Handgrip Strength Predicts Persistent Walking Recovery After Hip Fracture Surgery.

In older people, hip fractures frequently result in disability and death. The authors evaluated handgrip strength, an objective measure of physical function for bedridden patients, as a predictor of walking recovery in the year following fracture surgery. This multicenter prospective cohort study was made up of 504 patients, aged 70 years or more, who were admitted to the hospital for hip fracture surgery and were previously able to walk independently. A multidimensional geriatric evaluation that included a physical examination, Short Portable Mental Status Questionnaire, Geriatric Depression Scale, Charlson Index, Basic Activities of Daily Living, and grip strength was administered at the time of admission. Follow-ups were performed every 3 months for 1 year after surgery to assess functional status and survival. The walking recovery probability was evaluated using multivariable logistic regression models. The mean age of the participants was 85.3 ± 5.5 years, and 76.1% of the participants were women. The mean grip strength was greater in men (β: 6.6 ± 0.62, P < .001) and was directly related to the Short Portable Mental Status Questionnaire results (P < .001), Basic Activities of Daily Living results (P < .001), serum vitamin D levels (P = .03), and time before surgery (P < .001), whereas it was inversely related to age (P < .001), Geriatric Depression Scale score (P < .001), and Charlson Index (P < .001). After adjusting for confounders, the grip strength was directly associated with the probability of both incident and persistent walking recovery (odds ratio highest tertile vs lowest tertile, 2.84, confidence interval, 1.76-4.59 and 2.79, confidence interval, 1.35-5.79, respectively).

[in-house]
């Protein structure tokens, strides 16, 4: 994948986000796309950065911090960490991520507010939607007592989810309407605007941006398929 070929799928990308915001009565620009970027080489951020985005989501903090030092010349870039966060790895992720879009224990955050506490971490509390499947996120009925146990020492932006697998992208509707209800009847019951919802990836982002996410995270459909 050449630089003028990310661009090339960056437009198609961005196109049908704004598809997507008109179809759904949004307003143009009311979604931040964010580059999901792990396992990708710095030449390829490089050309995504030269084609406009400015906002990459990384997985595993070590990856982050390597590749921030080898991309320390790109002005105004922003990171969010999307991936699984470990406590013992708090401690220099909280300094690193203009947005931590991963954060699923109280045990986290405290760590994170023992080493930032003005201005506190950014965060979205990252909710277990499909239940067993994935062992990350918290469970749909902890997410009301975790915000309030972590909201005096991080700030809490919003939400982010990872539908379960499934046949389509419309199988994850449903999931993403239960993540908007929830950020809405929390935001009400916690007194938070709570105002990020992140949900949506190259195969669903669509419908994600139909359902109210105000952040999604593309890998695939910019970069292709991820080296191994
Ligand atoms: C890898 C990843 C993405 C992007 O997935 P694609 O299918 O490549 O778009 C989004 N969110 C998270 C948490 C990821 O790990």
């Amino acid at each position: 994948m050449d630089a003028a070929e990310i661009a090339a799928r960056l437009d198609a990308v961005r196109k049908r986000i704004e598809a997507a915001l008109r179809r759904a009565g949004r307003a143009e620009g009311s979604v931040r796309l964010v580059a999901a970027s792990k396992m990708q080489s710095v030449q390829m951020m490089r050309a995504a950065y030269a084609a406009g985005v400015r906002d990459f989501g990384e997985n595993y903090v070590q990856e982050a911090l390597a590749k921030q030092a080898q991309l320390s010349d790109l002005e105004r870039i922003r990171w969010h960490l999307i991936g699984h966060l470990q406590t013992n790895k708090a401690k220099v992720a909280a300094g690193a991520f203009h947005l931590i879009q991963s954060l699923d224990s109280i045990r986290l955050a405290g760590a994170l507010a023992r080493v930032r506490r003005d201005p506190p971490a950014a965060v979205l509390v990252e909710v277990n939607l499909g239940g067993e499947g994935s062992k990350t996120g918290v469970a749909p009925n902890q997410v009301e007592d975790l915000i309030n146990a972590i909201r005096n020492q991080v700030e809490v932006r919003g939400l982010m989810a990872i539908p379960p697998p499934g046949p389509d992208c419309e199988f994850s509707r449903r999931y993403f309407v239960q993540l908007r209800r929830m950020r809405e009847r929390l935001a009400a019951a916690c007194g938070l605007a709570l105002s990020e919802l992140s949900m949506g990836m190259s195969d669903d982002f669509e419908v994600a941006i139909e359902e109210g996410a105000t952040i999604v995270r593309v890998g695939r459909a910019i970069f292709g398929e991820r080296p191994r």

The study concluded that in older patients with hip fractures, early grip strength evaluation could provide significant prognostic information relating to the patient’s future functional trajectory.